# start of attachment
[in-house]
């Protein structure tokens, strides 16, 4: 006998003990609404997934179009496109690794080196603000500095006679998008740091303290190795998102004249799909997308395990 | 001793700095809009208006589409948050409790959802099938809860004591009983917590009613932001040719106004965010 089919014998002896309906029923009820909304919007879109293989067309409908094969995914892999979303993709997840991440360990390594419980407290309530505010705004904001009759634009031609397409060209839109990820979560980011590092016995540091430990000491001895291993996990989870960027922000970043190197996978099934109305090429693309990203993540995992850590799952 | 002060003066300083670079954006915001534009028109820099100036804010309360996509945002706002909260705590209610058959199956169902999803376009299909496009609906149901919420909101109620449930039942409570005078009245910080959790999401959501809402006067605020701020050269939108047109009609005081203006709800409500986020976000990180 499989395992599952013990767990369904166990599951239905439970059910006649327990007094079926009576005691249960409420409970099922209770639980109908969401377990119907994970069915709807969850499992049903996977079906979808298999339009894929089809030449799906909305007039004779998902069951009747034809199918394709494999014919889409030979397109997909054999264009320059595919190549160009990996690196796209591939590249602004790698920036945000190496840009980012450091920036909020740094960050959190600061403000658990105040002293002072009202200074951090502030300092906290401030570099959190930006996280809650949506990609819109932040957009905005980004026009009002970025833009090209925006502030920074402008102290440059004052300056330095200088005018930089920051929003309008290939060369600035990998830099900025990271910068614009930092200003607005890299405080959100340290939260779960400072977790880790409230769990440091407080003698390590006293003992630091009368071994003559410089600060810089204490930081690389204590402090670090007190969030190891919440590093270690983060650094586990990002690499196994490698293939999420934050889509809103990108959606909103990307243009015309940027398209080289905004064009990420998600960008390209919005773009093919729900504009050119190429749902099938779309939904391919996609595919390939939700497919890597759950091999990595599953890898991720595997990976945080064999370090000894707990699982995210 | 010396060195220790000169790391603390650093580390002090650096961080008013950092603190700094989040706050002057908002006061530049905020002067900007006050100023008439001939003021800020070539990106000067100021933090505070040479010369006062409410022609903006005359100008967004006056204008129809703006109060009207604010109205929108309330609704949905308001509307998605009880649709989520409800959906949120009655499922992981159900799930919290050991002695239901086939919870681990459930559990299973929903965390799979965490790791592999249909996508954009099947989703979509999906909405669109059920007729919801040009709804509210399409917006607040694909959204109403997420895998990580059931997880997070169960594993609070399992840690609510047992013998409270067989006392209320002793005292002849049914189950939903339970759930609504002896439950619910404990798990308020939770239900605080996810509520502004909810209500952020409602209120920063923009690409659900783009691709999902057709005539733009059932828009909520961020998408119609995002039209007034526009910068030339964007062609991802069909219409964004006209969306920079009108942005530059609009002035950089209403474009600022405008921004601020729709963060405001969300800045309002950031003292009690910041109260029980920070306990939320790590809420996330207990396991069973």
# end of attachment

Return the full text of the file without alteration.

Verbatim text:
[in-house]
């Protein structure tokens, strides 16, 4: 006998003990609404997934179009496109690794080196603000500095006679998008740091303290190795998102004249799909997308395990 | 001793700095809009208006589409948050409790959802099938809860004591009983917590009613932001040719106004965010 089919014998002896309906029923009820909304919007879109293989067309409908094969995914892999979303993709997840991440360990390594419980407290309530505010705004904001009759634009031609397409060209839109990820979560980011590092016995540091430990000491001895291993996990989870960027922000970043190197996978099934109305090429693309990203993540995992850590799952 | 002060003066300083670079954006915001534009028109820099100036804010309360996509945002706002909260705590209610058959199956169902999803376009299909496009609906149901919420909101109620449930039942409570005078009245910080959790999401959501809402006067605020701020050269939108047109009609005081203006709800409500986020976000990180 499989395992599952013990767990369904166990599951239905439970059910006649327990007094079926009576005691249960409420409970099922209770639980109908969401377990119907994970069915709807969850499992049903996977079906979808298999339009894929089809030449799906909305007039004779998902069951009747034809199918394709494999014919889409030979397109997909054999264009320059595919190549160009990996690196796209591939590249602004790698920036945000190496840009980012450091920036909020740094960050959190600061403000658990105040002293002072009202200074951090502030300092906290401030570099959190930006996280809650949506990609819109932040957009905005980004026009009002970025833009090209925006502030920074402008102290440059004052300056330095200088005018930089920051929003309008290939060369600035990998830099900025990271910068614009930092200003607005890299405080959100340290939260779960400072977790880790409230769990440091407080003698390590006293003992630091009368071994003559410089600060810089204490930081690389204590402090670090007190969030190891919440590093270690983060650094586990990002690499196994490698293939999420934050889509809103990108959606909103990307243009015309940027398209080289905004064009990420998600960008390209919005773009093919729900504009050119190429749902099938779309939904391919996609595919390939939700497919890597759950091999990595599953890898991720595997990976945080064999370090000894707990699982995210 | 010396060195220790000169790391603390650093580390002090650096961080008013950092603190700094989040706050002057908002006061530049905020002067900007006050100023008439001939003021800020070539990106000067100021933090505070040479010369006062409410022609903006005359100008967004006056204008129809703006109060009207604010109205929108309330609704949905308001509307998605009880649709989520409800959906949120009655499922992981159900799930919290050991002695239901086939919870681990459930559990299973929903965390799979965490790791592999249909996508954009099947989703979509999906909405669109059920007729919801040009709804509210399409917006607040694909959204109403997420895998990580059931997880997070169960594993609070399992840690609510047992013998409270067989006392209320002793005292002849049914189950939903339970759930609504002896439950619910404990798990308020939770239900605080996810509520502004909810209500952020409602209120920063923009690409659900783009691709999902057709005539733009059932828009909520961020998408119609995002039209007034526009910068030339964007062609991802069909219409964004006209969306920079009108942005530059609009002035950089209403474009600022405008921004601020729709963060405001969300800045309002950031003292009690910041109260029980920070306990939320790590809420996330207990396991069973």